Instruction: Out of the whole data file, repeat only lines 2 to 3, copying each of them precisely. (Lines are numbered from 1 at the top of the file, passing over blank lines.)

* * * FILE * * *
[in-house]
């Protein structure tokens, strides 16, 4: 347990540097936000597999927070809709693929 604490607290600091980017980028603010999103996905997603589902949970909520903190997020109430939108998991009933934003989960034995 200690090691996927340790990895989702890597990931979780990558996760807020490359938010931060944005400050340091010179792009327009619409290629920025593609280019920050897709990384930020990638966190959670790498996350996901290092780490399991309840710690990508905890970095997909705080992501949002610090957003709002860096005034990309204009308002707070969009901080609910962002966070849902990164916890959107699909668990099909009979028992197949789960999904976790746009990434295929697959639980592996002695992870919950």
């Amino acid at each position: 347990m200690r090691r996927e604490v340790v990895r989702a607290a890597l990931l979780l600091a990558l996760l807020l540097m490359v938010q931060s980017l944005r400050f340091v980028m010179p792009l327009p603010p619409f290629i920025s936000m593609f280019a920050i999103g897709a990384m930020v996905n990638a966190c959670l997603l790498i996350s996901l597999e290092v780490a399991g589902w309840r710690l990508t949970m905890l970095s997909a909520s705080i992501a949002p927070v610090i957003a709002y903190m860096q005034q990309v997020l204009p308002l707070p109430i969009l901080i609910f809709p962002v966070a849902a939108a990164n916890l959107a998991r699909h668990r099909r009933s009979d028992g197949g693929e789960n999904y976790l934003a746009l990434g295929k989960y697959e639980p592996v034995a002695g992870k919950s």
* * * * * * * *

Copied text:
């Protein structure tokens, strides 16, 4: 347990540097936000597999927070809709693929 604490607290600091980017980028603010999103996905997603589902949970909520903190997020109430939108998991009933934003989960034995 200690090691996927340790990895989702890597990931979780990558996760807020490359938010931060944005400050340091010179792009327009619409290629920025593609280019920050897709990384930020990638966190959670790498996350996901290092780490399991309840710690990508905890970095997909705080992501949002610090957003709002860096005034990309204009308002707070969009901080609910962002966070849902990164916890959107699909668990099909009979028992197949789960999904976790746009990434295929697959639980592996002695992870919950």
């Amino acid at each position: 347990m200690r090691r996927e604490v340790v990895r989702a607290a890597l990931l979780l600091a990558l996760l807020l540097m490359v938010q931060s980017l944005r400050f340091v980028m010179p792009l327009p603010p619409f290629i920025s936000m593609f280019a920050i999103g897709a990384m930020v996905n990638a966190c959670l997603l790498i996350s996901l597999e290092v780490a399991g589902w309840r710690l990508t949970m905890l970095s997909a909520s705080i992501a949002p927070v610090i957003a709002y903190m860096q005034q990309v997020l204009p308002l707070p109430i969009l901080i609910f809709p962002v966070a849902a939108a990164n916890l959107a998991r699909h668990r099909r009933s009979d028992g197949g693929e789960n999904y976790l934003a746009l990434g295929k989960y697959e639980p592996v034995a002695g992870k919950s």